Most of the critics of President Bush maintain that politics and not science is the stimulant for launching the MDA programme. Andrew Krepinvich of the Centre for Strategic and Budgetary Assessment (a military think tank), says that MDA should concentrate more on research. Otherwise, the system may prove to be a failure. Many Republican leaders, on the other hand, appreciate the decision of launching MDA and believe that “mere idea of ?Star Wars? helped defeat the Soviet Evil Empire and in a likewise manner, MDA would help dissuade some rogue countries from developing missiles”. Their main argument in favour of MDA is that it is a positive step to deter the rogue states like North Korea and other evil forces like Islamic terrorism. “Even a rudimentary missile defence system would confuse and frustrate these evil forces”, says Frank Gaffney of the Centre for Security Policy. But most of the Democrat leaders consider that the entire scheme is wasteful and misconceived.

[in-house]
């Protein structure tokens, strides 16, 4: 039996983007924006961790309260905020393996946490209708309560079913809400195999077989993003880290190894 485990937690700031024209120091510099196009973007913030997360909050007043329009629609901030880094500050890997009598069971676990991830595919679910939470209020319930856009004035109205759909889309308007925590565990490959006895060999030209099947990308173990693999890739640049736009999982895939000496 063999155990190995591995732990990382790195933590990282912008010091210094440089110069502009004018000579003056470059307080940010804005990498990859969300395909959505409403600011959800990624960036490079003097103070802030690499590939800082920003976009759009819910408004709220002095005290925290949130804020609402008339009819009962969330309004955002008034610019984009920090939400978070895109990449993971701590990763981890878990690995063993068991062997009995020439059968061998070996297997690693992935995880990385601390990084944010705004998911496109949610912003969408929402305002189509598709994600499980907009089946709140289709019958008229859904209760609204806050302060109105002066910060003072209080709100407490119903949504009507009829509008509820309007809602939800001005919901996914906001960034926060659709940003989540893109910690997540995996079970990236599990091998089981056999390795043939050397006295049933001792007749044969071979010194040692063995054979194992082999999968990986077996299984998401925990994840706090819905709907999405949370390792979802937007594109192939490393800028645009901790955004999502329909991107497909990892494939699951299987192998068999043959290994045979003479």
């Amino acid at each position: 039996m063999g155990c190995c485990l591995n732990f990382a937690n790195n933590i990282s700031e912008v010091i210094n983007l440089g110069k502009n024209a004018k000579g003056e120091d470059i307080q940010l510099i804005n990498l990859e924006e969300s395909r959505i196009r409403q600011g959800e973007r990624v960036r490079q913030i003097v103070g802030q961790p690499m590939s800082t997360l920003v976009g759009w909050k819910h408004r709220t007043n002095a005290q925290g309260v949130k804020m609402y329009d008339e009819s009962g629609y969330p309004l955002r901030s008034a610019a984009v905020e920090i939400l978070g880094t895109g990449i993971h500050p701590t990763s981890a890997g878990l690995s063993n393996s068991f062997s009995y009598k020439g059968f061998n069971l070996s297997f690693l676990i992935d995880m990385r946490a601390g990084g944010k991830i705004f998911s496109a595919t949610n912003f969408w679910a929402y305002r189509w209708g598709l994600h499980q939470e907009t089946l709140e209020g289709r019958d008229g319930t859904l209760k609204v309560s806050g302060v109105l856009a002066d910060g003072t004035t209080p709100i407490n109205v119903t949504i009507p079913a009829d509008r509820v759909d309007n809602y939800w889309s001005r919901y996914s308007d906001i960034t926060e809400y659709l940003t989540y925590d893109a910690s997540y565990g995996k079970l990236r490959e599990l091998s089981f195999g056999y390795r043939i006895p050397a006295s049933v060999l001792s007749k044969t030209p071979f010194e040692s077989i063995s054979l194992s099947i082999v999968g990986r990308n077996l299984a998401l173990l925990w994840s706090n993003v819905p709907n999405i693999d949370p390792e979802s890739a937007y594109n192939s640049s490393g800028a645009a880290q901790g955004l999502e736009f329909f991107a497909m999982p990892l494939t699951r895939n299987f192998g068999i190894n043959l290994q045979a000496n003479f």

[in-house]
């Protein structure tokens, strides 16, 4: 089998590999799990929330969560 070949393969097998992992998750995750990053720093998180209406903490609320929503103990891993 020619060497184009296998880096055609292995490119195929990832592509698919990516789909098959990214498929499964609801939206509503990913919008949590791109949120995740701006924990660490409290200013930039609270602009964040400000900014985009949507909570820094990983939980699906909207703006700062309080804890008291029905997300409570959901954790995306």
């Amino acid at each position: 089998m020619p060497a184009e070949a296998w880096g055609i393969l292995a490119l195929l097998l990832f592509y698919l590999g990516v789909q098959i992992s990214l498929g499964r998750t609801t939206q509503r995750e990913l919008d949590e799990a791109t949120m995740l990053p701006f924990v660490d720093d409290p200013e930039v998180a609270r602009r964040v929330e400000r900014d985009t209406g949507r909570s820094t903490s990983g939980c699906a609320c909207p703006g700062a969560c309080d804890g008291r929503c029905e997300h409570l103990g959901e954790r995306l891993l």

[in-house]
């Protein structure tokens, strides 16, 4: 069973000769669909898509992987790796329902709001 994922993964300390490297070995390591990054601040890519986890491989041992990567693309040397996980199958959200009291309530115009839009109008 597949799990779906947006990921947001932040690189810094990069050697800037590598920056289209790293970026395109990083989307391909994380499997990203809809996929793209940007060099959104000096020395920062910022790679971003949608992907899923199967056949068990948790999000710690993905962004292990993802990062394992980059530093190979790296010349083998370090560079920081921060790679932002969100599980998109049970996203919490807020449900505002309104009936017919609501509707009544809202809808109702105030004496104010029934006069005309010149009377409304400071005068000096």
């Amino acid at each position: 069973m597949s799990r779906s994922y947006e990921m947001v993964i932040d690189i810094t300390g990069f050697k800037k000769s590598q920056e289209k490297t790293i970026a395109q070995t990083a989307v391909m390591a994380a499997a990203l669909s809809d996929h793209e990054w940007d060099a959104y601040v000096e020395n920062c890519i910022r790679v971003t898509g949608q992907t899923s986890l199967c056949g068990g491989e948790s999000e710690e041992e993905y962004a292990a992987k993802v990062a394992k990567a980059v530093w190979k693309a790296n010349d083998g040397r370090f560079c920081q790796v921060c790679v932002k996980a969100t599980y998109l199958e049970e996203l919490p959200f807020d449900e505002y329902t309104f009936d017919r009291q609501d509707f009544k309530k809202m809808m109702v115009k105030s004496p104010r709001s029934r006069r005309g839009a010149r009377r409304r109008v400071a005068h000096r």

It has been pointed out earlier that many disapprove the MDA as it involves large spending. It is estimated that initially the project would cost around $9 billion a year for next 5 years and this will add to the defence budget which has already risen from $400 to $500 billion a year. Many apprehend that the cost of deploying and operating the entire MDA project might amount to $1 trillion a year. Democrats suggest that the money could be better spent on enhancing homeland security measures and countering proliferation of weapons of mass destruction.
The initiative to create an umbrella to protect the American mainland against ballistic missiles carrying nuclear warheads may be traced to the Cold War era. The mission was started to protect America from a possible Soviet Union missile attack by covering it with an anti-missile shield using satellite-based laser sensors and interceptors, more widely known as the “Star Wars” programme.
The MDA system is based on shooting down enemy missiles at the mid-course of their trajectories by hitting them with interceptor missiles.